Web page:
Introducing Amy In the coming weeks on the CIF blog, you might notice a bump in the quality of our photos. That’s due to the work of Amy Higg. Amy is a professional photographer from Queensland, Australia. She put her business on hold for two months this year, spending that time volunteering short term in Cambodia. You can check her out online over here. Having Amy working for Children in Families was really beneficial for us as an organisation. Not only did she give us photos of our staff and some…

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Children In Families Is A Stars Impact Award Winner For 2016!

Children in Families is a Stars Impact Award Winner for 2016!

Super Exciting! We are super, super excited to be able to make this announcement: Children in Families has been named as a winner of the Stars Impact Awards for 2016!   Any award is great news, of course. But this one is something special. The Stars Impact Awards are given each year to "strong, grassroots organisations responding to the needs of children and young people in their care." They also have a really great reputation around the world for choosing to recognise organisations that provide the highest quality service to vulnerable…

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The ABLE Program And The Staff Who Make It Happen

The ABLE Program and the Staff Who Make It Happen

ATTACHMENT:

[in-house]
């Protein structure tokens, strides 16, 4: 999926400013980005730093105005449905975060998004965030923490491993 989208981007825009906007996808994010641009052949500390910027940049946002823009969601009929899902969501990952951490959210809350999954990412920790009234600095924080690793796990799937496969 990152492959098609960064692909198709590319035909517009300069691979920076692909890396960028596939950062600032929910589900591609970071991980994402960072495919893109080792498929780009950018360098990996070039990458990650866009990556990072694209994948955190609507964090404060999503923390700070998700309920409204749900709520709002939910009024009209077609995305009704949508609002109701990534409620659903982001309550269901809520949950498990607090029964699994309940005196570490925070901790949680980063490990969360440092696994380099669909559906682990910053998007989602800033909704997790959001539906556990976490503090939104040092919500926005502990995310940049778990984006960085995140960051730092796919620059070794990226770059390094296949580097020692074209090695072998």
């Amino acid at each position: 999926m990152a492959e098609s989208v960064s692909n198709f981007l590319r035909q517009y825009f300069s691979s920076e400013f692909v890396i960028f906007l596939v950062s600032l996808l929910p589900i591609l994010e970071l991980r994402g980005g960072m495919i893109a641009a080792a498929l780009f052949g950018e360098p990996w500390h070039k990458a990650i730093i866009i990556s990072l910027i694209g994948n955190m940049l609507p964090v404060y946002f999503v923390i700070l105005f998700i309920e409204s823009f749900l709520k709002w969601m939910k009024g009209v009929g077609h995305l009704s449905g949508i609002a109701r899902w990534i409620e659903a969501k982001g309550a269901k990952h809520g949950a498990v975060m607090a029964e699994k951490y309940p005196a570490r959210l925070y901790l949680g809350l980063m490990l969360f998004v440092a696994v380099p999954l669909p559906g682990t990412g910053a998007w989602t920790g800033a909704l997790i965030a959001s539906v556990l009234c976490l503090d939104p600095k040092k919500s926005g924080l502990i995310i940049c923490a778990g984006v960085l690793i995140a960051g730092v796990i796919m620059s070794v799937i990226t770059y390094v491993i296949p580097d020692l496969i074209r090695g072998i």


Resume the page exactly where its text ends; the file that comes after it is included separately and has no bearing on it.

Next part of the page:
We would like to introduce you to the staff who work in our ABLE program. Meet Lisa. She is a Physical Therapist, and has worked at CIF for the past four years. Her time here has seen the beginning and growth of the ABLE program. She now serves as a technical adviser to our Khmer staff. ABLE ABLE (Accepted, Belonging, Loved, Empowerment) provides support services to our Foster Care, Kinship Care, and Emergency Care programs. Every child within our various programs can be helped by ABLE. The program provides in-home help and direct…

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A Database For The Community

A Database for the Community

Working with the Community We know we've been quiet for a little while. While there has been little action on our blog, that doesn't mean that we have been sitting idle. We have been very busy. Our main objective at CIF is to work with vulnerable Cambodian children and place them in loving homes. But that is not all we do! We are also committed to being a part of the wider community of organizations. We are working toward safer kids and a stronger Cambodian society. One project we have that relates…

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Welcome Lynny

Welcome Lynny

While we are sad to say farewell to our amazing General Manager, Jesse Blaine, Children in Families (CIF) recently welcomed our new General Manager, Lynny Sor. Jesse is passing the torch and will focus more on pastorship. We are excited for this incredible, resilient Khmer woman to join our team. She is a wife, mother of three, an accomplished academic, and a former refugee. In August, she hit the ground running with us. Not wanting to be a manager who is trapped behind her desk always doing administration, Lynny’s goals are…